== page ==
I'm a part time webmaster but my website is starting to take off in my sector. A major travel guide print publisher is about to run full page print ads in their Japan and Malaysia guides and it's something that could really make my website... but until such time, I don't have the resources to make mistake after mistake. I know I can learn from mistakes but what I really need is someone to tell me what to do because I can't see the fire for the smoke.

I don't want to get into a debate over the pros and cons of serving XHTML with the text/html MIME type but that's the route I've chosen and I hope in years to come the standard will be adopted. If not, I've got a lot of work to do to reverse my decision. If all I need to do is change the MIME type in the future, it's all in an include and I can change the lot in minutes.

Regardless, I'm having big problems understanding the language issues and I can't get these Korean pages to work properly. If I save in Unicode, the PHP includes won't work. If I save in UTF-8, Firefox won't display the characters properly. I've I save in ANSI, Korean is just question marks... I need someone to draw me a picture because I'll be f#$%&^d if I can work it out this time.

8:45 am on Mar 6, 2008 (gmt 0)

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I'm guessing that the way you're using XHTML 1.1 is a big part of the problem.

I don't want to get into a debate over the pros and cons of serving XHTML with the text/html MIME type but that's the route I've chosen and I hope in years to come the standard will be adopted.

XHTML 1.1 was never an upgrade from 1.0. A lot of people made that mistake. The XHTML 1.1 route has pretty much been abandoned by most web developers as it's problematic. If you're going to use that standard then you've really got to know what you're doing. It's not for the semi-pro.

language issues

Can your code editor actually properly handle/produce these languages in the format that you are setting as the character encoding in the page? You can't just set the page encoding to UTF-8 in the page header. You've actually got to put properly formatted UTF-8 content in there. In your example you use euc-kr for the charset. Do you have euc-kr encoded content in the page?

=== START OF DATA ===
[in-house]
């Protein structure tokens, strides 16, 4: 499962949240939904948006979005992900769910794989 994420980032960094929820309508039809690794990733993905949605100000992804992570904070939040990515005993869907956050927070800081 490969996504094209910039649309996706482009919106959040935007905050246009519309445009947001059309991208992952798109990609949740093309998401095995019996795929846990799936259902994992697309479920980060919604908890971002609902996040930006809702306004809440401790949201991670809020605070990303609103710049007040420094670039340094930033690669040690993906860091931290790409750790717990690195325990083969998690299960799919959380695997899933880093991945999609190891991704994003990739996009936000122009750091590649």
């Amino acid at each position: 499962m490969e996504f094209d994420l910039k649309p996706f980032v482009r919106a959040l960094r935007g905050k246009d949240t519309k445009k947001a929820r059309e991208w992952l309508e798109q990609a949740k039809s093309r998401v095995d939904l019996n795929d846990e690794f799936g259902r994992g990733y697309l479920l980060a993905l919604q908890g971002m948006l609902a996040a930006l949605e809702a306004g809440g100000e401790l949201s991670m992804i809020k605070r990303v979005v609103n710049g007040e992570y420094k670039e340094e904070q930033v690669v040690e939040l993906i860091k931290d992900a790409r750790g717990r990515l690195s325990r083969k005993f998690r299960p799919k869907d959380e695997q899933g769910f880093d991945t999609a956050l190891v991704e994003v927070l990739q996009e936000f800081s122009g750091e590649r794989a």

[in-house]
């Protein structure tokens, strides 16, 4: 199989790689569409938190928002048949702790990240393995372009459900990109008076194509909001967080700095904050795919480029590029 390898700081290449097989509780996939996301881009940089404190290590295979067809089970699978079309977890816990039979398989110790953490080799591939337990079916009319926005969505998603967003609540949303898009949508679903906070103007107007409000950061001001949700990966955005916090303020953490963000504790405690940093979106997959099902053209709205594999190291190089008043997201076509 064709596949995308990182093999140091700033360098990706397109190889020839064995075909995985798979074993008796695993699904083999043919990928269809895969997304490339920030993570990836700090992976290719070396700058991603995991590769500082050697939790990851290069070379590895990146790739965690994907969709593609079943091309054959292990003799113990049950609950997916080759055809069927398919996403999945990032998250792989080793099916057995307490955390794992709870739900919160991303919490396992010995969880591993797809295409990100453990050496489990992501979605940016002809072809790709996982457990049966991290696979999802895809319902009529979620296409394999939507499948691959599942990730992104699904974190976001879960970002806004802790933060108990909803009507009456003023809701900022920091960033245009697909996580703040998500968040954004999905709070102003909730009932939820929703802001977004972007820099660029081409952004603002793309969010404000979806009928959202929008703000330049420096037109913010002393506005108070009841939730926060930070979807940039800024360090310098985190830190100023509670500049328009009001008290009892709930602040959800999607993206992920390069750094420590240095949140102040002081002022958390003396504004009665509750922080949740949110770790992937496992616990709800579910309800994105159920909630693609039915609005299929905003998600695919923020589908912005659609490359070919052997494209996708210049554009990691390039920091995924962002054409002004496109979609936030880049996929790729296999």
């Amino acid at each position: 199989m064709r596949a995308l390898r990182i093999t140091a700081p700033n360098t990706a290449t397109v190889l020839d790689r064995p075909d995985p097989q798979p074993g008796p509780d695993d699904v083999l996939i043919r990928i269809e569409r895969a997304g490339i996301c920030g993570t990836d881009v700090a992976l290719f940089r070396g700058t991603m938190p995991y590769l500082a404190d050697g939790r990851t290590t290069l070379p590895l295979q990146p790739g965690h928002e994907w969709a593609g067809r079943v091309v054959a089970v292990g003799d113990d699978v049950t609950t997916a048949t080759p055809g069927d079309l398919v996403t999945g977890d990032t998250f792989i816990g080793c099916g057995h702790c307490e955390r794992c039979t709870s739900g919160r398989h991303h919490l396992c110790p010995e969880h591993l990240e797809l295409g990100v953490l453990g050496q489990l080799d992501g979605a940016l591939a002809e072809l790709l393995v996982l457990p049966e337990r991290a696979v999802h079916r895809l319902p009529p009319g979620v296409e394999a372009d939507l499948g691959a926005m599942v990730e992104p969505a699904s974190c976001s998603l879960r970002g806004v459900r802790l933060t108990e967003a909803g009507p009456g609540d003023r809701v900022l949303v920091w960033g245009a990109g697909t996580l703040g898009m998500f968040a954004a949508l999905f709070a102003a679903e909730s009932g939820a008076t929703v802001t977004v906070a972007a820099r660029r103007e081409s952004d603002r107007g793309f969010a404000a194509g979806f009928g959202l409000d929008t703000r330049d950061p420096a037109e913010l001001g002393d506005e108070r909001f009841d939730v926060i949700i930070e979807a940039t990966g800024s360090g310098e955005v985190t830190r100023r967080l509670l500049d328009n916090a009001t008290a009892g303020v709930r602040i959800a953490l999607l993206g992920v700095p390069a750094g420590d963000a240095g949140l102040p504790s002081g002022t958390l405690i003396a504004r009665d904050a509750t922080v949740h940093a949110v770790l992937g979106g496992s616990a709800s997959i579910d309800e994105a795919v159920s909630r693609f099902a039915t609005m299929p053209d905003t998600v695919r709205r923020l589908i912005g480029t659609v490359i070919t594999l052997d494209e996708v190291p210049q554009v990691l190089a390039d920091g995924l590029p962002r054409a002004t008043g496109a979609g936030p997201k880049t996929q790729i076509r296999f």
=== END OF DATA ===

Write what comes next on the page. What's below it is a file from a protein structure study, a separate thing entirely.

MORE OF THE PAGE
4:45 pm on Mar 6, 2008 (gmt 0)

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As someone who has been doing Asian language web sites (Korean, Japanese, Chinese) for 10+ years, I can certainly understand your frustration! I don't pretend to understand all the nuances, so I try to keep things as simple as possible. Use ASCII text editors as much as possible.

that's the route I've chosen and I hope in years to come the standard will be adopted.

Perhaps not the best decision... First adoption of a new, non-standard technology often involves major struggles. And what do you do if the technology is never accepted as a standard?
6:43 pm on Mar 8, 2008 (gmt 0)

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Thanks for the comments guys but I've decided I don't have the time for this just now. I'm heading over to Burma next week and I've got too much on my plate, so this is getting shelved for now... I'll dig up this thread again when I can justify spending the time on it.